Rwandan LGBT+ worshippers have found a church that accepts them and makes them feel at home. But elsewhere in Africa, those who are openly gay or lesbian still face prejudice and harassment.
The new church, called the “Church of God in Africa in Rwanda,” is based in the capital, Kigali. It comes at a time when the LGBT+ community in Rwanda is gradually gaining acceptance and respect within a still largely conservative society.
While many mainstream houses of prayer have sent them away, or made them feel unwelcome in the past, today more and more Rwandans are feeling safe to come out as gay, lesbian or transgender.
The church also provides a place of comfort to those without support systems, or who are shunned by society and their families.
Jean D’amour Abijuja, an openly gay member of the church, was kicked out of a Pentecostal Church in Kigali after it’s senior members discovered his sexual orientation.
Now, Abijuja has found a place of comfort. “When this church opened, I came here because we worship God without any stigma,” he told DW “Even someone like me with dreadlocks is welcome. And now, I am singing again.”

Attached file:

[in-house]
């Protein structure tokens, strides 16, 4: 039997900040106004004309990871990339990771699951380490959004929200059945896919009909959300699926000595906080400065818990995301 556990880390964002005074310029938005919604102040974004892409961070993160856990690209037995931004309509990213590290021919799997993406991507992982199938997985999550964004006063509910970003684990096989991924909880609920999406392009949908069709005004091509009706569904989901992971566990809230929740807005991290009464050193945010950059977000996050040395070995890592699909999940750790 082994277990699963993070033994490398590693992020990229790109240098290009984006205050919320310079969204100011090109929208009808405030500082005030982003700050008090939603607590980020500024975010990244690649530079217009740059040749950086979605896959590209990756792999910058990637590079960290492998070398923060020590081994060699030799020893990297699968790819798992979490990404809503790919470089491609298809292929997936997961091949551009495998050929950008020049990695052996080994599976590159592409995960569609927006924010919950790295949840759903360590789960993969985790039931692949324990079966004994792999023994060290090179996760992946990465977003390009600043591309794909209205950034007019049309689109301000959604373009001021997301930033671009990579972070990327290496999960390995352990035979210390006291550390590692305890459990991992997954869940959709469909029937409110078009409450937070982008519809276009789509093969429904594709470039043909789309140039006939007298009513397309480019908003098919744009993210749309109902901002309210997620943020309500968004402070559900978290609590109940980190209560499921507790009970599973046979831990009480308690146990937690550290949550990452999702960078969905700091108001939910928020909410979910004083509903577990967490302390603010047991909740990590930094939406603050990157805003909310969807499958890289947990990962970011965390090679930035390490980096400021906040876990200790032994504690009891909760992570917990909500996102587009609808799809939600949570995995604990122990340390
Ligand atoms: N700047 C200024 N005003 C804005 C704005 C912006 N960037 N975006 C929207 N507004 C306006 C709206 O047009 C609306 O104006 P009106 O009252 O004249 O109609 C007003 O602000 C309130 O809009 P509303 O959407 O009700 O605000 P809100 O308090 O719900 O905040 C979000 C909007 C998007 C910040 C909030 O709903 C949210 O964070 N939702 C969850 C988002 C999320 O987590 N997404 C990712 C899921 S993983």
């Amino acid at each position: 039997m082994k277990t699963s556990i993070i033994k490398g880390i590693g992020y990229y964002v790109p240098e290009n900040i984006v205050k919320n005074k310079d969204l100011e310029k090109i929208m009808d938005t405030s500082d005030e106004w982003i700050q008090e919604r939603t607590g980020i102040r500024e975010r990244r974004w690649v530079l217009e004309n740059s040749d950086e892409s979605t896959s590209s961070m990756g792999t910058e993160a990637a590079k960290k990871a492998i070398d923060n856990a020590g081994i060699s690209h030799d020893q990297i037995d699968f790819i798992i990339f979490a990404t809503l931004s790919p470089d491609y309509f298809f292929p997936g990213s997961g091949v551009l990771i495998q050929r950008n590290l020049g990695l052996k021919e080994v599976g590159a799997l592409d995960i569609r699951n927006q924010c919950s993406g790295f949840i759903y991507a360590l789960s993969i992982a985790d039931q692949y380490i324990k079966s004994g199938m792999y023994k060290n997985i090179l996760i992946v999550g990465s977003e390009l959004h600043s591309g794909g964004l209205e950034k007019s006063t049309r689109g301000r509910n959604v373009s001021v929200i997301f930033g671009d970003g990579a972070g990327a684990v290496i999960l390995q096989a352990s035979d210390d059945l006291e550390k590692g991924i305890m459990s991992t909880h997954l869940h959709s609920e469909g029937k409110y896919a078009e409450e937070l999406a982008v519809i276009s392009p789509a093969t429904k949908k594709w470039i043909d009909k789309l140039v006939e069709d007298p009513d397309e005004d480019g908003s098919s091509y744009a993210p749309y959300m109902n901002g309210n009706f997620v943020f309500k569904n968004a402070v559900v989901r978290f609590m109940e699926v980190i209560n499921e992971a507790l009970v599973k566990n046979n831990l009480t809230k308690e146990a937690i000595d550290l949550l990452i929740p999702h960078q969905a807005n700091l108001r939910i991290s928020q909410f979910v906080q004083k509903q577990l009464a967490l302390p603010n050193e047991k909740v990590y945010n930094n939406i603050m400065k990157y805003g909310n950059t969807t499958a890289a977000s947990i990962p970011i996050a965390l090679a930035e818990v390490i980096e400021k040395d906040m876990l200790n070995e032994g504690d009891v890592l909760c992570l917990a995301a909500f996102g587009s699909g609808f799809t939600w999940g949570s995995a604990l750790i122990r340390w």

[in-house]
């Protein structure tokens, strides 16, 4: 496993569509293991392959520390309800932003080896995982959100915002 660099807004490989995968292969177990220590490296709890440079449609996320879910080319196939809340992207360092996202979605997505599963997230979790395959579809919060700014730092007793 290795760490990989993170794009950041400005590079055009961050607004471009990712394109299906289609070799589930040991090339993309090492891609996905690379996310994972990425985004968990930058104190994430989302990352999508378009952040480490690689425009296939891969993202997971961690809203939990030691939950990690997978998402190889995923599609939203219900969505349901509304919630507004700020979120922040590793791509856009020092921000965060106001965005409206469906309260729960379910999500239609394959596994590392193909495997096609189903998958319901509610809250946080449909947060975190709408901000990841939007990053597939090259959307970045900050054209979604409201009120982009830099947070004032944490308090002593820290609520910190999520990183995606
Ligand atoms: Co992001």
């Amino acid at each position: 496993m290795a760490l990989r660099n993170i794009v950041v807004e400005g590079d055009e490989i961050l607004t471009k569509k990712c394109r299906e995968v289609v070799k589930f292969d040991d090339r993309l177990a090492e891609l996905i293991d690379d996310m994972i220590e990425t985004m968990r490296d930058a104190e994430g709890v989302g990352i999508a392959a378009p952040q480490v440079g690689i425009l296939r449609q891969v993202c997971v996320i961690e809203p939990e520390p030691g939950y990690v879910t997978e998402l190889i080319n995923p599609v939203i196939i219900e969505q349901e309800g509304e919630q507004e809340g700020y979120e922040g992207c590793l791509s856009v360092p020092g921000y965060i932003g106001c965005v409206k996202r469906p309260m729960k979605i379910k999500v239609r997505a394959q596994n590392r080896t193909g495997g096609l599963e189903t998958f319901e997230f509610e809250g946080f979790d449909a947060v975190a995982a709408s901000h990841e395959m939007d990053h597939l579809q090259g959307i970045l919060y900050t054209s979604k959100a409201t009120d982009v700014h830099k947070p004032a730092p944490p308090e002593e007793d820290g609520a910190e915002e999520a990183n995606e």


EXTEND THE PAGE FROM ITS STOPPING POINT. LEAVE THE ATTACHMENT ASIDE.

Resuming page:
Homophobia remains rife in Rwanda
Rwanda has neither legalized nor decriminalized same-sex relationships, but society still holds on to conservative attitudes towards homosexuality.
The ambiguity in the existing laws leaves members of the LGBT+ community in a state of limbo.
Abijuja says he sought solace from God and religion after feeling isolated by society. “We are faced with many challenges, but my advice to everyone is to come before God and pray to him for relief,” he explains, adding that isolation is particularly dangerous, as it could lead to depression or suicide.
Homophobia isn’t just common in religious communities in Rwanda, but also in the workplace.
Last year, famous Rwandan gospel singer, Albert Nabonibo, sent shockwaves through the country when he came out as gay. As a result, Nabonibo lost his job and was evicted from his apartment.
Pastor Jean de Dieu Uwiragiye, who is a member of the LGBT+ church, stresses his belief that God loves all people equally.
“We preach the good news, which does not discriminate against people,” he told DW. “Everyone is free to come here regardless of whether they are part of the LGBT+ community. What matters is preaching the love and salvation of God.”
Rwandan President Paul Kagame has, in the past, avoided questions about homophobia, claiming that the country was dealing with more important issues and that all Rwandans were equal before the constitution, despite the ambiguous laws.
With Deutsche Welle156